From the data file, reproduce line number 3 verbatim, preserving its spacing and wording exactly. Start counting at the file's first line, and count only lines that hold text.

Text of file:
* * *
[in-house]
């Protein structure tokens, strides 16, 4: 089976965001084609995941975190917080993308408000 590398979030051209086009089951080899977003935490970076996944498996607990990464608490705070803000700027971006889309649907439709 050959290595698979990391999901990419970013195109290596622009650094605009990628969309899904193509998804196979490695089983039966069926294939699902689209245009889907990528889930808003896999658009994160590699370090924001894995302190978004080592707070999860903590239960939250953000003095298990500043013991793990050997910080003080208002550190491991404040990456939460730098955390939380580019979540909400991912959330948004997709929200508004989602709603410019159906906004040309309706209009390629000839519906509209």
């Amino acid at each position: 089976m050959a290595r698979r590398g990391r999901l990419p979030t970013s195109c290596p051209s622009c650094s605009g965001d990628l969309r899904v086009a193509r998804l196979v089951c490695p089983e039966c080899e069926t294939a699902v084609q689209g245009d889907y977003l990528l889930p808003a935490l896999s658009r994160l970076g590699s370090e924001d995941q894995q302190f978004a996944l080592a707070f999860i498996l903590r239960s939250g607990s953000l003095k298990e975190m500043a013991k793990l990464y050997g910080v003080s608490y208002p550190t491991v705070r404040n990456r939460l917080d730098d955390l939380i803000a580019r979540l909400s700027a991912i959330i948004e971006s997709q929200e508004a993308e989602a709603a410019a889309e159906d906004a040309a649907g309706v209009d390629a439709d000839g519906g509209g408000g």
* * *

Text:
């Amino acid at each position: 089976m050959a290595r698979r590398g990391r999901l990419p979030t970013s195109c290596p051209s622009c650094s605009g965001d990628l969309r899904v086009a193509r998804l196979v089951c490695p089983e039966c080899e069926t294939a699902v084609q689209g245009d889907y977003l990528l889930p808003a935490l896999s658009r994160l970076g590699s370090e924001d995941q894995q302190f978004a996944l080592a707070f999860i498996l903590r239960s939250g607990s953000l003095k298990e975190m500043a013991k793990l990464y050997g910080v003080s608490y208002p550190t491991v705070r404040n990456r939460l917080d730098d955390l939380i803000a580019r979540l909400s700027a991912i959330i948004e971006s997709q929200e508004a993308e989602a709603a410019a889309e159906d906004a040309a649907g309706v209009d390629a439709d000839g519906g509209g408000g």